Iraqi officials are becoming more vocal about resolving remaining issues with U.N. weapons inspectors, as U.S. Secretary of State Colin Powell prepares to show the Security Council evidence he says proves Iraq is still in possession of weapons of mass destruction.
Iraqi officials say they are eager to resolve outstanding issues with U.N. weapons inspectors, but they also say the inspectors might have to make some concessions.
Two of the unresolved issues include allowing the weapons inspectors to interview Iraqi scientists in private, and a U.N. demand that U2 spy planes be allowed to fly over suspected weapons sites.
The Iraqi liaison to the inspectors, Gen. Hossam Mohamed Amin, said Iraq will allow the use of the spy planes, but can only guarantee their safety if U.S. and British patrols in the so-called no fly zones are suspended.
The general also says his government cannot force Iraqi scientists to agree to be interviewed in private. Officials in Baghdad have said the scientists have asked for Iraqi officials to be present during the interviews to make sure their words are not misunderstood or misrepresented.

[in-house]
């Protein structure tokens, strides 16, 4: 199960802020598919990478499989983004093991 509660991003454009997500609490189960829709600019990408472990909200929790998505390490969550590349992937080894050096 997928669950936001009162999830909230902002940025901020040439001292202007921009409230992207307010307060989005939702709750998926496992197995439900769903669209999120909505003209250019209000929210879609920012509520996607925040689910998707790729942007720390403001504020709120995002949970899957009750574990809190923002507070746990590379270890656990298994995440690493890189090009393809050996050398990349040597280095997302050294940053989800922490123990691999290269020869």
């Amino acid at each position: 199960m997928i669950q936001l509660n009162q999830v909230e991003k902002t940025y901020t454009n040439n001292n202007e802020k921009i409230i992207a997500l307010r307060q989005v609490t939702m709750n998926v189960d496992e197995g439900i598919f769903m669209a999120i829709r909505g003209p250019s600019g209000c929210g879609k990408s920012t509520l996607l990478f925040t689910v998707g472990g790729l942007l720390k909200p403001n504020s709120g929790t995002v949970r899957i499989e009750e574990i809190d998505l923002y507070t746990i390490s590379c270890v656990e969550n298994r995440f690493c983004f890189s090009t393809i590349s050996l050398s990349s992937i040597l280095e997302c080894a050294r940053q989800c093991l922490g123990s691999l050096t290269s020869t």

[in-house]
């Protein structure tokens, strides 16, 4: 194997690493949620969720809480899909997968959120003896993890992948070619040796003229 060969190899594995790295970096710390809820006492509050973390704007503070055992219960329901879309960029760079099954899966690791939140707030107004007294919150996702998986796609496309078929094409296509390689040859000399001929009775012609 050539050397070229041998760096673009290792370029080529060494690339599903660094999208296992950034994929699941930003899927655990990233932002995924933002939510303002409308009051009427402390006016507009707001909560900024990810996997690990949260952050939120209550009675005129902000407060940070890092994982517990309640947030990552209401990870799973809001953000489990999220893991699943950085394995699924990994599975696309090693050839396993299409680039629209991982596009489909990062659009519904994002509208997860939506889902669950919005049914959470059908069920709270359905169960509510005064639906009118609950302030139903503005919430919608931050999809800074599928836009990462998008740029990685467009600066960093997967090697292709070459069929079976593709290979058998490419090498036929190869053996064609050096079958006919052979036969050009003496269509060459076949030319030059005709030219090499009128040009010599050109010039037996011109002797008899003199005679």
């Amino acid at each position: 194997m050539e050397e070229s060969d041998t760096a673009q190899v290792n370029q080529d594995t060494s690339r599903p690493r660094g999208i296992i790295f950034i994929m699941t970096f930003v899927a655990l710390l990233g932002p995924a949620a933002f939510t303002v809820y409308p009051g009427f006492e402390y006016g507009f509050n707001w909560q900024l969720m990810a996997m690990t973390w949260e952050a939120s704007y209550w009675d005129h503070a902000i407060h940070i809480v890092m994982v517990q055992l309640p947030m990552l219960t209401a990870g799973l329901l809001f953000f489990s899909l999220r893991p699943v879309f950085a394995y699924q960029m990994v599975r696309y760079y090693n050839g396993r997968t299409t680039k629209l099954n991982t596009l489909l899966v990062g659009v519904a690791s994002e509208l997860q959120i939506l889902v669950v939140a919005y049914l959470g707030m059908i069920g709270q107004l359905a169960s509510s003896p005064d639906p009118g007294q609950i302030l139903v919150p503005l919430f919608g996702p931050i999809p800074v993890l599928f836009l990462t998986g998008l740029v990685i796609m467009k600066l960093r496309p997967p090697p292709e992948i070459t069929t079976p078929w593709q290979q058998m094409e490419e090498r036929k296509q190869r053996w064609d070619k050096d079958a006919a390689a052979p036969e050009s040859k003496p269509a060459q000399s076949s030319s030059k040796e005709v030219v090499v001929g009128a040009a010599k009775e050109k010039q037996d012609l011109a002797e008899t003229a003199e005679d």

Chief U.N. weapons inspector Hans Blix and the head of the International Atomic Energy Agency, Mohamed ElBaradei, have been invited to return to Baghdad Saturday before both men report to the Security Council next week (Feb. 14).
Gen. Amin says Iraq may offer some new concessions to the weapons inspectors. Iraq's U.N. Ambassador, Mohamed al-Douri, said he thinks the two sides will find a solution for all remaining issues.
In the meantime, Secretary of State Colin Powell is scheduled to speak to the Security Council Wednesday to present evidence the United States says will prove Iraq is still in possession of weapons of mass destruction. Iraqi officials say Mr. Powell's evidence will likely be what they called "fabricated space photographs or aerial photos." It is the kind of evidence Iraqi officials say they could refute if given an opportunity to study it.
Iraqi leader Saddam Hussein's personal assessment of the situation may soon be made public. British Labor Party politician Tony Benn says he conducted a television interview with the Iraqi president in Baghdad. He says he expects the interview to be broadcast in the next day or two. While refusing to provide specific details, Mr. Benn said he asked the Iraqi leader questions concerning weapons of mass destruction, alleged links to the terrorist group al-Qaeda and oil issues.